Are you more Kristen and Dax or Chrissy and John?
Are you more Kristen and Dax or Chrissy and John?
“Ballet dancers don’t train 7+ hours a day, 7 days a week, to be represented by Kendall Jenner and her dodgy feet.”
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The labor market is doing great, said Federal Reserve Chair Janet Yellen.
“The strong labor market is attracting people from outside the labor force back into employment,” she said in her press conference following Wednesday’s FOMC interest rate decision.
In fact, Yellen pointed to the strong labor market as evidence a Fed rate hike is looking more likely by the end of the year.
It’s great news right?
Actually, not so much, argues Omar Scharif in a Societe Generale research note on sent out to clients on Thursday.
The increase in the labor force participation rate isn’t because of new entrants into the workforce, he said. Instead, the labor force is rising because fewer people are exiting the workforce.
Since March, entries into the workforce have been declining, and the most recent six-month average figure of 6.22 million entries was the lowest since December 2009 and substantially lower than the rate of 6.5 million, which has remained steady for the past six years.
Meanwhile, exits from the labor force have dropped sharply, from 6.57 million in September 2015 to 6.22 million in March 2016.
While there are different flows in the labor market, the overall change in the labor force each month is whittled down to entries minus exits. From October 2015 to March 2016, that total has jumped by 1.86 million, while the total labor force increased by 2.42 million.
Since entries into the labor force didn’t really change over this time period, it was the decline in the number of people leaving that propelled the size of the labor force higher.
Flickr/David GoehringThis is an entirely different dynamic and changes the meaning behind the labor force market numbers.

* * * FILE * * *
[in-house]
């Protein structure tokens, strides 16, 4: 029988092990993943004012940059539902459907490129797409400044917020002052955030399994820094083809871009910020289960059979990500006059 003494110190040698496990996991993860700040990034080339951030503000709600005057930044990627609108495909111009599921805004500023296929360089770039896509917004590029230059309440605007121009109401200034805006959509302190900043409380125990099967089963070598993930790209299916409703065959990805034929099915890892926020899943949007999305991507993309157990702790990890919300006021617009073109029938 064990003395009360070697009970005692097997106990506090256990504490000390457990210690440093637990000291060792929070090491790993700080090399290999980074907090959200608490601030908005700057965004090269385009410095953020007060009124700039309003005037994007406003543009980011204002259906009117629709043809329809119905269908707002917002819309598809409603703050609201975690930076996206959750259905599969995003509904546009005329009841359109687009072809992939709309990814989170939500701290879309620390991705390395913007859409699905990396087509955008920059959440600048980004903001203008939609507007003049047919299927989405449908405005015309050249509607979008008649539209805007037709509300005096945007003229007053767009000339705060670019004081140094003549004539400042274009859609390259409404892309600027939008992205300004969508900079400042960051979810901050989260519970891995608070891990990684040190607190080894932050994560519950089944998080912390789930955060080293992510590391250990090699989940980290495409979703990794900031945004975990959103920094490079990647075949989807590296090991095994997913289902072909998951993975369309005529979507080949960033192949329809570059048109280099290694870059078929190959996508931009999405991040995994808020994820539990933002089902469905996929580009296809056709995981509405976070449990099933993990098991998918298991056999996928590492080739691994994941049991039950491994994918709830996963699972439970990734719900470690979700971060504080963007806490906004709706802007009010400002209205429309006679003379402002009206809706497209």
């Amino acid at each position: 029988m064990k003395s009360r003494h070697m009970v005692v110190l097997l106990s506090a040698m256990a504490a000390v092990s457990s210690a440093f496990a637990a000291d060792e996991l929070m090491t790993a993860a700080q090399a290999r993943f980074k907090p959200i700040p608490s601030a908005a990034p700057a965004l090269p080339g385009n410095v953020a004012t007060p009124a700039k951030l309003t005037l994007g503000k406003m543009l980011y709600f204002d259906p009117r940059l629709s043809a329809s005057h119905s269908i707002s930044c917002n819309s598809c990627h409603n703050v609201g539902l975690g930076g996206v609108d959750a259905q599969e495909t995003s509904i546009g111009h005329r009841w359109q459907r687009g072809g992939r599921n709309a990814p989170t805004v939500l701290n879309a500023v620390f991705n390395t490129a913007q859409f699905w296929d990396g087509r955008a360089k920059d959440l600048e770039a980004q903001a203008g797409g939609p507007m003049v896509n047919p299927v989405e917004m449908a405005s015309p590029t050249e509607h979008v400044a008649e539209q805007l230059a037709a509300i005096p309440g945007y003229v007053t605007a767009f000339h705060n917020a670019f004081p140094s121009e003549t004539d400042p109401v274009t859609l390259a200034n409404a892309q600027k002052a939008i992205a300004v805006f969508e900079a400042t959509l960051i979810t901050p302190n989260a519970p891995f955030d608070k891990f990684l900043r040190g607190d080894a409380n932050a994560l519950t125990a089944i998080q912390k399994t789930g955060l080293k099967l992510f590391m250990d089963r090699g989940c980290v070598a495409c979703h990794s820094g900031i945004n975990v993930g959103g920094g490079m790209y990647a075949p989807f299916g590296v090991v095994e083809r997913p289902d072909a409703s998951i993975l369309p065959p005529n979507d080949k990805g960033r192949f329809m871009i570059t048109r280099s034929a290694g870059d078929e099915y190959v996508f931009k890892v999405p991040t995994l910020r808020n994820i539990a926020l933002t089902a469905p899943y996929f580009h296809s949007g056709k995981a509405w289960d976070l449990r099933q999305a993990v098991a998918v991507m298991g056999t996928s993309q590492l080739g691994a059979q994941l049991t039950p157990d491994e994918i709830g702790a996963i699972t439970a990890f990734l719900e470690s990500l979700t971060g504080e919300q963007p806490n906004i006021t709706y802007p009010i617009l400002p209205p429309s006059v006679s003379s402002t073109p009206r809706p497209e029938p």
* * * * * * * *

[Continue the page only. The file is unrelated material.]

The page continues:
More recently, argues Scharif, both entries and exits have been plunging. The slowdown may “reflect caution on the part of both employers and employees about the health of the labor market and prospects for the economy in the future,” Scharif said.
For now, it looks like the “strong” labor market may be a short term positive lacking the fundamental expansion to back it up.
YOU Are the Message: 4 Ways Branding Impacts Your Bottom Line written by Guest Post read more at Duct Tape Marketing
Branding. You’re either one of the few businesses doing it right, or you revere it as some mythical marketing tactic that you’ve never quite been able to master. If you fall into the latter category, it’s time to stop procrastinating and hop on the branding bandwagon. The fact of the matter is, products and services have lifecycles, but brands have staying power.
Multiple studies have shown that brand recognition is a common denominator in consumers buying decisions, especially when it’s a product or service they’re unfamiliar with. Couple that with the fact that many modern businesses don’t have brick and mortar locations, and somewhere in the neighborhood of 50% to 90% of a company’s value is now attributed to non-tangible assets and you have a very strong case for building brand awareness. In case you’re still not convinced, here are four more ways branding impacts your bottom line.
It’s no secret that top talent can help cultivate growth in your business. Attracting the right team can mean the difference between complete success and utter failure.
Today’s employees have more knowledge, information, and power at their fingertips than ever before. With so many options, it’s important that your brand is able to cut through the noise and catch the attention of top tier talent before someone else does. Company culture has become a buzzword for a reason. Employees aren’t just looking for a paycheck anymore; employees want to work for brands that share similar values and visions.